Kyle Gann: Snake Dance No. 3 (2009-10)

With apologies to the Hopi Indians, who actually dance while holding live snakes, the snake dance is a genre I invented for myself in 1991. The basic idea was inspired (like so many American rhythmic ideas) by Henry Cowell's book New Musical Resources, which suggests composing within a scale of tempos analogous to a pitch scale. Fusing that with the gear-shifting rhythm of Hopi, Zuni, and Pueblo music, I came up with a conception of a percussion dance in which the tempo moves back and forth along a series of steps corresponding to notated durations: 8th-note, triplet quarter, dotted 8th, quarter, quarter-tied-to-a-16th, and so on. The motion reminds me of the back-and-forth movement of a snake. One of the formal rules is that the piece be made up of quasi-melodic modules, and that no two modules follow each other in the same succession twice, so that one module never implies another, and the listener, though growing familiar with the modules, is always surprised when each one arrives. I've written three Snake Dances for percussion ensemble (1991, 1995, 2010), plus my "Last Chance" Sonata for clarinet (1999) has a "Snake Dance" movement, and I think of Hovenweep (2000, at least its introduction), the "Sun Dance" from Custer and Sitting Bull (1999), and "Mars" (1994) from The Planets as essentially snake dances. So this is really my seventh in the genre. (In "Mars," I vary the modules themselves rather than their order, and in "Last Chance" the formal idea gets transferred to the slow movement instead.)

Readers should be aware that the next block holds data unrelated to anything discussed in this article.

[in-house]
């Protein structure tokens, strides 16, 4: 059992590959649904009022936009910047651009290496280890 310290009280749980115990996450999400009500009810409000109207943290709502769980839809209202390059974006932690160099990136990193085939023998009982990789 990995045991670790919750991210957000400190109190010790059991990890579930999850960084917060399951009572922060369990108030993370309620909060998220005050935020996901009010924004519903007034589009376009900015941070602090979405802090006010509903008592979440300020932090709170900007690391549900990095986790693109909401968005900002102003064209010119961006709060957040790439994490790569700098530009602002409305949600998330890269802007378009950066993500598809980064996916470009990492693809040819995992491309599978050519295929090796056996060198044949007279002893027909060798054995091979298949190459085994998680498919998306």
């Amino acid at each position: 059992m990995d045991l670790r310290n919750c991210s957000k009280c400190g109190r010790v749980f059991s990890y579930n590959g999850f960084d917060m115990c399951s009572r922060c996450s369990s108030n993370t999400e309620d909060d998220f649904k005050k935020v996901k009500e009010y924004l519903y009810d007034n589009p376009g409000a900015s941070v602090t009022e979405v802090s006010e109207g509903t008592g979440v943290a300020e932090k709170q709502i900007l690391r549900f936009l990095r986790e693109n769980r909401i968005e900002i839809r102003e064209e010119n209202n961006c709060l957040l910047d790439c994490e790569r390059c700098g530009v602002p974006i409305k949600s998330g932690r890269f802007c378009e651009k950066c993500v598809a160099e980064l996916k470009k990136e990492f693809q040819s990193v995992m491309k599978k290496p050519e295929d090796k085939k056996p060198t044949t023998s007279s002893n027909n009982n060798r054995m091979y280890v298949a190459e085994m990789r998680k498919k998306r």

Snake Dance No. 3 is my second microtonal one (after "Sun Dance"), and the first to add synthesizers and bass to the core percussion ensemble. The 19-pitch, 11-limit scale is a peculiar one, based on B-flat minor, though there are actually no other chords from that key aside from B-flat minor, so the harmony is endlessly slithering around an unsupported tonic triad. In ratios, the scale runs as follows:

1/1, 33/32, 11/10, 8/7, 7/6, 6/5, 11/9, 4/3, 11/8, 7/5, 10/7, 22/15, 3/2, 8/5, 33/20, 12/7, 7/4, 11/6, 40/21

In cents, that's:

0, 53, 165, 231, 266, 315, 347, 498, 551, 583, 617, 663, 702, 814, 867, 933, 969, 1049, 1115

In addition, some of the modules start out monophonic (melody only), and accrue new harmony lines with each repetition. Some of the modules use pure triads, others employ out-of-tune approximations, still others have microtonal inflections, in order to increase the overall range of dissonance. As Harry Partch colorfully stated, purely-tuned dissonance is a "whole different serving of tapioca" from regular dissonance. In other words, there are no tone clusters or sevenths or ninths, just out-of-tune consonances.

Snake Dance No. 3 was written for the Sam Houston State University Percussion Group, who brought my music back to Texas for the first time in 34 years.

World premiere: April 16, 2010, at Sam Houston State University's annual New-Music Festival

Score (PDF) - in preparationMP3 - coming soon

- Kyle Gann

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